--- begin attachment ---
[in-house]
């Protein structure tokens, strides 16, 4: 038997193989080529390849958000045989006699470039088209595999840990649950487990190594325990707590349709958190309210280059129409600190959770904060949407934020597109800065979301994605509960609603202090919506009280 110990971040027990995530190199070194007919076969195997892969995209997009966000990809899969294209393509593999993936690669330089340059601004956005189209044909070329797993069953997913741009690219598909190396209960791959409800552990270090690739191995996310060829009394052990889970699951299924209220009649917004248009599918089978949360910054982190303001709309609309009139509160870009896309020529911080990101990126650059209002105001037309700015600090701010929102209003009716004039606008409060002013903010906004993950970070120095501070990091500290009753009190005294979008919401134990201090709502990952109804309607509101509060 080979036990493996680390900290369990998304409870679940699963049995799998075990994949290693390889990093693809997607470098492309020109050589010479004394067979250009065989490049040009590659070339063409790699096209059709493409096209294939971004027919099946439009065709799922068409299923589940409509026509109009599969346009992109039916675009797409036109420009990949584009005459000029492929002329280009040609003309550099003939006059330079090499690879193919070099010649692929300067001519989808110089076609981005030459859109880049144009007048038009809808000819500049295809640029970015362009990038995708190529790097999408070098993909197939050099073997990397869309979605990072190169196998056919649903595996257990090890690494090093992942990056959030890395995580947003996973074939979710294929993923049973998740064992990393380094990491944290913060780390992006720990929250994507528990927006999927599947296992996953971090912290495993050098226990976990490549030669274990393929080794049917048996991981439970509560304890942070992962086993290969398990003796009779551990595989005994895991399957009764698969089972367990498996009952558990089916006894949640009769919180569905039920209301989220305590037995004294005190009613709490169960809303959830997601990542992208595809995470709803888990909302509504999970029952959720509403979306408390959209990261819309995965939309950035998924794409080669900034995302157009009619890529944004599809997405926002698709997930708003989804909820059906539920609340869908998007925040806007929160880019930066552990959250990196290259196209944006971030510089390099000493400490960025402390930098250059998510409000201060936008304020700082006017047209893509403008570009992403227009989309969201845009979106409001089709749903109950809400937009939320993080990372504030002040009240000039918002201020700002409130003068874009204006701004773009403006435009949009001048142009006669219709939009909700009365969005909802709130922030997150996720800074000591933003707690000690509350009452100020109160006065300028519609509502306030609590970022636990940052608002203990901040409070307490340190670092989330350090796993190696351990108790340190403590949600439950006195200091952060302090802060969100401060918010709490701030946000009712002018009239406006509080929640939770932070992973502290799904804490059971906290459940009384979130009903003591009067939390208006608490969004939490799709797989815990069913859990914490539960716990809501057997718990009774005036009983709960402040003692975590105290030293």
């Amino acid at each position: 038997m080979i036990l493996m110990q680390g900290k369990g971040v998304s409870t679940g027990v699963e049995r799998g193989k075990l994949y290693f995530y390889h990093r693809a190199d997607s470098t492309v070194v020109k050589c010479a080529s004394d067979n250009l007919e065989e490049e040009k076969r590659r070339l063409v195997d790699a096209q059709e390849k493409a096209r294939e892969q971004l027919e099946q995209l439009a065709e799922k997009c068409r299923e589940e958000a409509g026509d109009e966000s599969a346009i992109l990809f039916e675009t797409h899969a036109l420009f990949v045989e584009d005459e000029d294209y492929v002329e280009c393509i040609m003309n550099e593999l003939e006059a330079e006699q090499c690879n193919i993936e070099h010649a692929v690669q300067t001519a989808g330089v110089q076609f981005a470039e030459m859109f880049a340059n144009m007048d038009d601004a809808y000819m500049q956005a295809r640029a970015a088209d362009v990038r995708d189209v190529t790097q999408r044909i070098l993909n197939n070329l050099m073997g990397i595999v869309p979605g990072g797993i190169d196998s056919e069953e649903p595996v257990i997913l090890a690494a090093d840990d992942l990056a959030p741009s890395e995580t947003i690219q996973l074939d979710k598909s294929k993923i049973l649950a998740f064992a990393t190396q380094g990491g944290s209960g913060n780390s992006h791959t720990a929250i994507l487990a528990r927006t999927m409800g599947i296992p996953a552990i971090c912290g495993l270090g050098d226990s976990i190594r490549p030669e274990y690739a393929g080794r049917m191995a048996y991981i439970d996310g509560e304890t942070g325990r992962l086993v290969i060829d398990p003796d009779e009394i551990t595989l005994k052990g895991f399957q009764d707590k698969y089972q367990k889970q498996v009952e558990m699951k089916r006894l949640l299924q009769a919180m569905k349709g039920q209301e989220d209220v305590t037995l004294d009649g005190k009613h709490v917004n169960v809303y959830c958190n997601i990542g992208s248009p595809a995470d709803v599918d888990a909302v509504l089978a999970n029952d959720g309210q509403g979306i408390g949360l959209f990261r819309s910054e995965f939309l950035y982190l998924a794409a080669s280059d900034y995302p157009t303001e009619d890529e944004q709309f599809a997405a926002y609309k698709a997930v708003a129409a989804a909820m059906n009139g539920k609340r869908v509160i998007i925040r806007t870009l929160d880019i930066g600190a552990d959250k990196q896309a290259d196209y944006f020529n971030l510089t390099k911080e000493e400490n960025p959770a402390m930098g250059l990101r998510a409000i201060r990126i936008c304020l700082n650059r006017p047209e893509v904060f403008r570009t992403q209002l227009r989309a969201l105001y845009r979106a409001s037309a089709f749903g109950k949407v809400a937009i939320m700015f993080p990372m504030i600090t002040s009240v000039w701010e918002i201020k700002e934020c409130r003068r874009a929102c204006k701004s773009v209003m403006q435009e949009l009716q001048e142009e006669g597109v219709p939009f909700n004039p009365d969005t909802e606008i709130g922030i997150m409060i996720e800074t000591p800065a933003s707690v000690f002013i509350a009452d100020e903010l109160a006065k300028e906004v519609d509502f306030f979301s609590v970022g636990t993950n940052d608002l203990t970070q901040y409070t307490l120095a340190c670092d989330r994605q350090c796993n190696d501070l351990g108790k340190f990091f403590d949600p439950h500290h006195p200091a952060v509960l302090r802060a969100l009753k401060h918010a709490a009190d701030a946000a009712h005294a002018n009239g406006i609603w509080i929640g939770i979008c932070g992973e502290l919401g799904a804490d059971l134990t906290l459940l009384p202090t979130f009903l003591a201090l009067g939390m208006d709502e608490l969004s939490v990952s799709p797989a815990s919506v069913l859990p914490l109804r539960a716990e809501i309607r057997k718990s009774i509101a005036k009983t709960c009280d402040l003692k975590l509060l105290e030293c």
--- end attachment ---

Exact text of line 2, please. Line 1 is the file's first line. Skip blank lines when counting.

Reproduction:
């Protein structure tokens, strides 16, 4: 038997193989080529390849958000045989006699470039088209595999840990649950487990190594325990707590349709958190309210280059129409600190959770904060949407934020597109800065979301994605509960609603202090919506009280 110990971040027990995530190199070194007919076969195997892969995209997009966000990809899969294209393509593999993936690669330089340059601004956005189209044909070329797993069953997913741009690219598909190396209960791959409800552990270090690739191995996310060829009394052990889970699951299924209220009649917004248009599918089978949360910054982190303001709309609309009139509160870009896309020529911080990101990126650059209002105001037309700015600090701010929102209003009716004039606008409060002013903010906004993950970070120095501070990091500290009753009190005294979008919401134990201090709502990952109804309607509101509060 080979036990493996680390900290369990998304409870679940699963049995799998075990994949290693390889990093693809997607470098492309020109050589010479004394067979250009065989490049040009590659070339063409790699096209059709493409096209294939971004027919099946439009065709799922068409299923589940409509026509109009599969346009992109039916675009797409036109420009990949584009005459000029492929002329280009040609003309550099003939006059330079090499690879193919070099010649692929300067001519989808110089076609981005030459859109880049144009007048038009809808000819500049295809640029970015362009990038995708190529790097999408070098993909197939050099073997990397869309979605990072190169196998056919649903595996257990090890690494090093992942990056959030890395995580947003996973074939979710294929993923049973998740064992990393380094990491944290913060780390992006720990929250994507528990927006999927599947296992996953971090912290495993050098226990976990490549030669274990393929080794049917048996991981439970509560304890942070992962086993290969398990003796009779551990595989005994895991399957009764698969089972367990498996009952558990089916006894949640009769919180569905039920209301989220305590037995004294005190009613709490169960809303959830997601990542992208595809995470709803888990909302509504999970029952959720509403979306408390959209990261819309995965939309950035998924794409080669900034995302157009009619890529944004599809997405926002698709997930708003989804909820059906539920609340869908998007925040806007929160880019930066552990959250990196290259196209944006971030510089390099000493400490960025402390930098250059998510409000201060936008304020700082006017047209893509403008570009992403227009989309969201845009979106409001089709749903109950809400937009939320993080990372504030002040009240000039918002201020700002409130003068874009204006701004773009403006435009949009001048142009006669219709939009909700009365969005909802709130922030997150996720800074000591933003707690000690509350009452100020109160006065300028519609509502306030609590970022636990940052608002203990901040409070307490340190670092989330350090796993190696351990108790340190403590949600439950006195200091952060302090802060969100401060918010709490701030946000009712002018009239406006509080929640939770932070992973502290799904804490059971906290459940009384979130009903003591009067939390208006608490969004939490799709797989815990069913859990914490539960716990809501057997718990009774005036009983709960402040003692975590105290030293």